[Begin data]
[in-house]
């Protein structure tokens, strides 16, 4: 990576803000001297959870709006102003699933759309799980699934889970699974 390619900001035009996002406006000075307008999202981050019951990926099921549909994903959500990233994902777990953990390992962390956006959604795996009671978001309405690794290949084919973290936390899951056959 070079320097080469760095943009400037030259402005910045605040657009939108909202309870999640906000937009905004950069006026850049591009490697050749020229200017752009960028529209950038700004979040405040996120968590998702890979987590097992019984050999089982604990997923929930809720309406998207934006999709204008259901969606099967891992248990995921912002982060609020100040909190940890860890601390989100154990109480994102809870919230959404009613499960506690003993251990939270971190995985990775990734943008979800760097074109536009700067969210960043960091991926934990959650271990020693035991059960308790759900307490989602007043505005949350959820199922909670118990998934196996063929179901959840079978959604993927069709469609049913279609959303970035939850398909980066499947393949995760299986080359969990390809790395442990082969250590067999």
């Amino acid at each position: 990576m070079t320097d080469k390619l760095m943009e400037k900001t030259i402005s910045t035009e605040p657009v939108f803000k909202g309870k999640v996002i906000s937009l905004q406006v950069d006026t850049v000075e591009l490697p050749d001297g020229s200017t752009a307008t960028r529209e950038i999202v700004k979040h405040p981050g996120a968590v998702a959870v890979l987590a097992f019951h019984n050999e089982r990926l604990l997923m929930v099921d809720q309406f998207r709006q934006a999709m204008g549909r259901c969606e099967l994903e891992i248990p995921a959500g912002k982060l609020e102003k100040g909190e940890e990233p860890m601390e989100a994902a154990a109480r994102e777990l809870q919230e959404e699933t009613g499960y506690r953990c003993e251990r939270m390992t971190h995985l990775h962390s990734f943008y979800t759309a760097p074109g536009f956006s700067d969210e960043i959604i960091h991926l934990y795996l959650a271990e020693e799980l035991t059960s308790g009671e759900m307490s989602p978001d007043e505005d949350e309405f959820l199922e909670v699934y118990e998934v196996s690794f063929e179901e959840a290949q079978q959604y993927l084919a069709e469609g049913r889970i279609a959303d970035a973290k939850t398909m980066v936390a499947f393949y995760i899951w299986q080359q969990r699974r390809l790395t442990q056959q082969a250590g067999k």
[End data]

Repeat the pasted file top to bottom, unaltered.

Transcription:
[in-house]
């Protein structure tokens, strides 16, 4: 990576803000001297959870709006102003699933759309799980699934889970699974 390619900001035009996002406006000075307008999202981050019951990926099921549909994903959500990233994902777990953990390992962390956006959604795996009671978001309405690794290949084919973290936390899951056959 070079320097080469760095943009400037030259402005910045605040657009939108909202309870999640906000937009905004950069006026850049591009490697050749020229200017752009960028529209950038700004979040405040996120968590998702890979987590097992019984050999089982604990997923929930809720309406998207934006999709204008259901969606099967891992248990995921912002982060609020100040909190940890860890601390989100154990109480994102809870919230959404009613499960506690003993251990939270971190995985990775990734943008979800760097074109536009700067969210960043960091991926934990959650271990020693035991059960308790759900307490989602007043505005949350959820199922909670118990998934196996063929179901959840079978959604993927069709469609049913279609959303970035939850398909980066499947393949995760299986080359969990390809790395442990082969250590067999």
């Amino acid at each position: 990576m070079t320097d080469k390619l760095m943009e400037k900001t030259i402005s910045t035009e605040p657009v939108f803000k909202g309870k999640v996002i906000s937009l905004q406006v950069d006026t850049v000075e591009l490697p050749d001297g020229s200017t752009a307008t960028r529209e950038i999202v700004k979040h405040p981050g996120a968590v998702a959870v890979l987590a097992f019951h019984n050999e089982r990926l604990l997923m929930v099921d809720q309406f998207r709006q934006a999709m204008g549909r259901c969606e099967l994903e891992i248990p995921a959500g912002k982060l609020e102003k100040g909190e940890e990233p860890m601390e989100a994902a154990a109480r994102e777990l809870q919230e959404e699933t009613g499960y506690r953990c003993e251990r939270m390992t971190h995985l990775h962390s990734f943008y979800t759309a760097p074109g536009f956006s700067d969210e960043i959604i960091h991926l934990y795996l959650a271990e020693e799980l035991t059960s308790g009671e759900m307490s989602p978001d007043e505005d949350e309405f959820l199922e909670v699934y118990e998934v196996s690794f063929e179901e959840a290949q079978q959604y993927l084919a069709e469609g049913r889970i279609a959303d970035a973290k939850t398909m980066v936390a499947f393949y995760i899951w299986q080359q969990r699974r390809l790395t442990q056959q082969a250590g067999k």